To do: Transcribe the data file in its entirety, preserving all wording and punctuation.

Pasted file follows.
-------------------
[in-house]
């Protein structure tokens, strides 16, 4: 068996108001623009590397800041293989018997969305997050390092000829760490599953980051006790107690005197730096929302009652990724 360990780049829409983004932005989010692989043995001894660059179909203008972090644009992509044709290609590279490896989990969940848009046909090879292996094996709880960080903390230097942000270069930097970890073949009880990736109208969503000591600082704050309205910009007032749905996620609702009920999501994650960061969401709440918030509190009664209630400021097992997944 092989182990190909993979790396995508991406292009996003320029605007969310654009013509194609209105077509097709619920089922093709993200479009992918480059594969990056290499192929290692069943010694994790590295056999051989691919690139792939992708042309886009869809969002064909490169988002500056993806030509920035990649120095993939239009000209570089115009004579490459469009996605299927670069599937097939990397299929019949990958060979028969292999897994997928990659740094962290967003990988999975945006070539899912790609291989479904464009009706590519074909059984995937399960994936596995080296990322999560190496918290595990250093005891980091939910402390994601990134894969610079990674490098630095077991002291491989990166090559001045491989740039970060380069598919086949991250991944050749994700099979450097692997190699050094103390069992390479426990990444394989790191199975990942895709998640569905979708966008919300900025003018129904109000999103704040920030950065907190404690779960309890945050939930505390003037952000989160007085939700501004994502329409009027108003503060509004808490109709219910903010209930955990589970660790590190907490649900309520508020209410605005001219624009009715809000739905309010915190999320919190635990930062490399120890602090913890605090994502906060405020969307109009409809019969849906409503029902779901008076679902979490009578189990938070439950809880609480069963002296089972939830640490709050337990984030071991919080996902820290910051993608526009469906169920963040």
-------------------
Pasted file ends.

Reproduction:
[in-house]
């Protein structure tokens, strides 16, 4: 068996108001623009590397800041293989018997969305997050390092000829760490599953980051006790107690005197730096929302009652990724 360990780049829409983004932005989010692989043995001894660059179909203008972090644009992509044709290609590279490896989990969940848009046909090879292996094996709880960080903390230097942000270069930097970890073949009880990736109208969503000591600082704050309205910009007032749905996620609702009920999501994650960061969401709440918030509190009664209630400021097992997944 092989182990190909993979790396995508991406292009996003320029605007969310654009013509194609209105077509097709619920089922093709993200479009992918480059594969990056290499192929290692069943010694994790590295056999051989691919690139792939992708042309886009869809969002064909490169988002500056993806030509920035990649120095993939239009000209570089115009004579490459469009996605299927670069599937097939990397299929019949990958060979028969292999897994997928990659740094962290967003990988999975945006070539899912790609291989479904464009009706590519074909059984995937399960994936596995080296990322999560190496918290595990250093005891980091939910402390994601990134894969610079990674490098630095077991002291491989990166090559001045491989740039970060380069598919086949991250991944050749994700099979450097692997190699050094103390069992390479426990990444394989790191199975990942895709998640569905979708966008919300900025003018129904109000999103704040920030950065907190404690779960309890945050939930505390003037952000989160007085939700501004994502329409009027108003503060509004808490109709219910903010209930955990589970660790590190907490649900309520508020209410605005001219624009009715809000739905309010915190999320919190635990930062490399120890602090913890605090994502906060405020969307109009409809019969849906409503029902779901008076679902979490009578189990938070439950809880609480069963002296089972939830640490709050337990984030071991919080996902820290910051993608526009469906169920963040």